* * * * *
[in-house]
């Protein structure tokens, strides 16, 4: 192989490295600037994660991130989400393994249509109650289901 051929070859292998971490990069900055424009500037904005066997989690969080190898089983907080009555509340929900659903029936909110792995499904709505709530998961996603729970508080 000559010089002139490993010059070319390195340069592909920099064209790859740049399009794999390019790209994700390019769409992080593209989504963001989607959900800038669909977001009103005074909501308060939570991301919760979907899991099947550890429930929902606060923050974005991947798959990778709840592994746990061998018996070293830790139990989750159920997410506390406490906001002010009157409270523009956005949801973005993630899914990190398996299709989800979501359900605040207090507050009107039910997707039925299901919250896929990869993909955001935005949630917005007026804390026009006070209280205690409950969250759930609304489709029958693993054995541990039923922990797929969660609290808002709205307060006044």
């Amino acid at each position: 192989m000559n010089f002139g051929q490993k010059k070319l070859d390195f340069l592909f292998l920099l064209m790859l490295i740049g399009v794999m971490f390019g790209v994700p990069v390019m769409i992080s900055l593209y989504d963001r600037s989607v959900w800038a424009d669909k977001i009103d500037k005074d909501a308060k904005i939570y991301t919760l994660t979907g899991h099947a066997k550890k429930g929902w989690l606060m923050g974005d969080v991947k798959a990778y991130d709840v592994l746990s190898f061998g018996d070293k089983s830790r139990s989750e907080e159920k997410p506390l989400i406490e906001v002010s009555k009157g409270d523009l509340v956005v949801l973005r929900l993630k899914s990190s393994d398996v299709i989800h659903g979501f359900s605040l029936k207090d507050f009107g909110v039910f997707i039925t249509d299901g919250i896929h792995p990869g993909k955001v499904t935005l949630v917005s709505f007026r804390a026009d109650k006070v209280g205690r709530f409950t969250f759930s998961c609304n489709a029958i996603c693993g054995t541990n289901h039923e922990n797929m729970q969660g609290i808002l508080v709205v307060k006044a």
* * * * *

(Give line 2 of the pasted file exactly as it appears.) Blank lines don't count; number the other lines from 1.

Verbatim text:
């Protein structure tokens, strides 16, 4: 192989490295600037994660991130989400393994249509109650289901 051929070859292998971490990069900055424009500037904005066997989690969080190898089983907080009555509340929900659903029936909110792995499904709505709530998961996603729970508080 000559010089002139490993010059070319390195340069592909920099064209790859740049399009794999390019790209994700390019769409992080593209989504963001989607959900800038669909977001009103005074909501308060939570991301919760979907899991099947550890429930929902606060923050974005991947798959990778709840592994746990061998018996070293830790139990989750159920997410506390406490906001002010009157409270523009956005949801973005993630899914990190398996299709989800979501359900605040207090507050009107039910997707039925299901919250896929990869993909955001935005949630917005007026804390026009006070209280205690409950969250759930609304489709029958693993054995541990039923922990797929969660609290808002709205307060006044």